Fall is here, and I am more or less in denial. September is nearly over, the first pumpkin in our patch is ripe, and September’s socks are actually finished.

Pattern review: The gauges in Folk Socks are weird. I keep encountering it; I keep blogging about it. So why do I keep believing the patterns? These “Estonian Socks” called for a ridiculous number of stitches to cast on, in the 90’s, and asked me to knit them on size 0s. For most patterns I would have scoffed at such an idea and reworked the pattern to 64 stitches on US2s. But the fair isle patter only has three repeats, so I would have had to alter the pattern or go down to 2 repeats. So I decided to at least try. I found some 32″ 0s for magic loop, and knit really tightly, skeptical I could ever get down to gauge.

Then a funny thing happened, which I didn’t notice until I was most of the way down the first leg: my gauge was now tighter than recommended. Downside: I was now committed to knit a whole pair of socks with a carpal-tunnel-inducing tightness, for no discernable purpose. Upside: The fair isle bit is so tight that it doesn’t go very high on my leg, so I can make the socks shorter.

Overall, the pattern is beautiful. I love the fair isle (doesn’t it look like the Eye of Sauron in some kind of Navaho weaving pattern?), and the clock patterns with twisted stitches. There’s another funny feature: there are no gusset decreases. This probably only worked because there are so many stitches, and it required a heel turn that ended with only 8 stitches left. I had to get creative to try it, since I always pick up too many gusset stitches, but it worked. It’s just… weird.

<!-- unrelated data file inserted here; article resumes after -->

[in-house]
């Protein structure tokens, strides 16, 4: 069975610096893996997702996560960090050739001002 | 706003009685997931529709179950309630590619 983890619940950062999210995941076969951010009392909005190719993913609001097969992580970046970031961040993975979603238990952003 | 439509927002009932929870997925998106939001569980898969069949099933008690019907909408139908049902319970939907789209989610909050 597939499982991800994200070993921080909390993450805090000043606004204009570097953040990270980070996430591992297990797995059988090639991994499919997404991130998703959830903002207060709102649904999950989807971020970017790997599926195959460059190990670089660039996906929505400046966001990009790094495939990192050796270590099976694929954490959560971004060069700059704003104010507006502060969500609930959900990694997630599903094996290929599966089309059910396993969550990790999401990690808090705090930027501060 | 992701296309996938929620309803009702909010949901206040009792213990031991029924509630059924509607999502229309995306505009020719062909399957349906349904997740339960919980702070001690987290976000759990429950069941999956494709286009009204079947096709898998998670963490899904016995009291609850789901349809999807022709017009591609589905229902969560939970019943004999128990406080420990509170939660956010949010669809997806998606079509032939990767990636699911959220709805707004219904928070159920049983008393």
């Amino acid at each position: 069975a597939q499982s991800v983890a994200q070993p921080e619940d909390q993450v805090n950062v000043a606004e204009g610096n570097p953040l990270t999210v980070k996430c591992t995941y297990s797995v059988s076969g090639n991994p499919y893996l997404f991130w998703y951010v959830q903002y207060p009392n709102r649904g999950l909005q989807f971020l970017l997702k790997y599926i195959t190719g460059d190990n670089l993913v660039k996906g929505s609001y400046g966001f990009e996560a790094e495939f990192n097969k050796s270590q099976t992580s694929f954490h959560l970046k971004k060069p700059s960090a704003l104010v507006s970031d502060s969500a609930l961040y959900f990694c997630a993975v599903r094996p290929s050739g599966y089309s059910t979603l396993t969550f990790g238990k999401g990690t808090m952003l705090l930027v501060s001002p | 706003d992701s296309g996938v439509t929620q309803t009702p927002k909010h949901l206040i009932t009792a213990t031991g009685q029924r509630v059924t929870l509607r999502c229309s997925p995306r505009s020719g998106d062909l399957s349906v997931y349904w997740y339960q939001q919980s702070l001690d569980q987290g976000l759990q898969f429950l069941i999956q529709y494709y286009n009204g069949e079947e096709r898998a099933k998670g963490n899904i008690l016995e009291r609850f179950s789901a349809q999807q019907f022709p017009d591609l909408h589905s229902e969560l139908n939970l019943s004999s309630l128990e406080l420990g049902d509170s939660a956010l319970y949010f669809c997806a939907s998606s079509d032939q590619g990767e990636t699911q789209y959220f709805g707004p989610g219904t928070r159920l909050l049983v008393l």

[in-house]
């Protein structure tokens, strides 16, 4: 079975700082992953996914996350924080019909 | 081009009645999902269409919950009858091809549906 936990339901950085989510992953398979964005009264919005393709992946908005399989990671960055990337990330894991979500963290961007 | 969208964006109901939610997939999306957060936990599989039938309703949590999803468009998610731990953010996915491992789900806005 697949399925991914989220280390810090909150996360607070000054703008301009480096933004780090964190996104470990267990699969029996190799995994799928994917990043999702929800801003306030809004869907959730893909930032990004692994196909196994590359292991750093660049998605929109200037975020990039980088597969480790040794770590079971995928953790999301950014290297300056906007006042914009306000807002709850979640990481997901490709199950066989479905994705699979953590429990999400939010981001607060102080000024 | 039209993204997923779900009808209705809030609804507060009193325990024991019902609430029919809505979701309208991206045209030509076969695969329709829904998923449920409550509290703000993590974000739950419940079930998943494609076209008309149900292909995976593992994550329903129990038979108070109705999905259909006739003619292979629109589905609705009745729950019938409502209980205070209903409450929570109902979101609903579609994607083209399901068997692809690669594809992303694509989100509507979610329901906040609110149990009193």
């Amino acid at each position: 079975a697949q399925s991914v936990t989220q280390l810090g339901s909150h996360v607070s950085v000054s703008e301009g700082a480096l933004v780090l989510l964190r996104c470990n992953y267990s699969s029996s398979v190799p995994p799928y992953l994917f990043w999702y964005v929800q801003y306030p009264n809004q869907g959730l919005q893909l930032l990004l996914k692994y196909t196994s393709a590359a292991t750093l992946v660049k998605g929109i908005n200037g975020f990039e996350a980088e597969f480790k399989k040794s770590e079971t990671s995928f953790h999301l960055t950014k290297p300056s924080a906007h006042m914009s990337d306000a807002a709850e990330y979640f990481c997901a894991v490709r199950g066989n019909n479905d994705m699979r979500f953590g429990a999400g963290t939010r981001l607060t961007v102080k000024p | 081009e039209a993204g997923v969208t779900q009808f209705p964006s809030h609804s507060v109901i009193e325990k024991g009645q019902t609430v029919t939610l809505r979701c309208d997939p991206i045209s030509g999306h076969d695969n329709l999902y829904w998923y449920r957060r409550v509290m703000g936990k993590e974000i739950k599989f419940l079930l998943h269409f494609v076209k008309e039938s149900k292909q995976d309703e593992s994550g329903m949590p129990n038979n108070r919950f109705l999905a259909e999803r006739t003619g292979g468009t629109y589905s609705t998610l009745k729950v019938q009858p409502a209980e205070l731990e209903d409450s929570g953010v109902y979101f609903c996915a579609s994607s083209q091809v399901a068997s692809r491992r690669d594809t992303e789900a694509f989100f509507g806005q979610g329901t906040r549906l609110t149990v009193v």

Yarn review: Wullenstudio Merino fingering is still one of my favorite yarns. Sheila has the semi-solid thing down to a science, and I love so many of her colors. The two leftover bits of yellow from Unique sheep, plus some plain white, made the striping in the fair isle very subtle… perhaps too subtle for the effort it took, but it’s still pretty.

These socks are a little small on me, so they will go in the gift box. Today I will pull the big box of sweaters out of the garage to fight off the nip in the air. Sometime this week, that pumpkin will be eviscerated and turned into delicious soup. And sometime in the next month, I will admit that the summer is ending.

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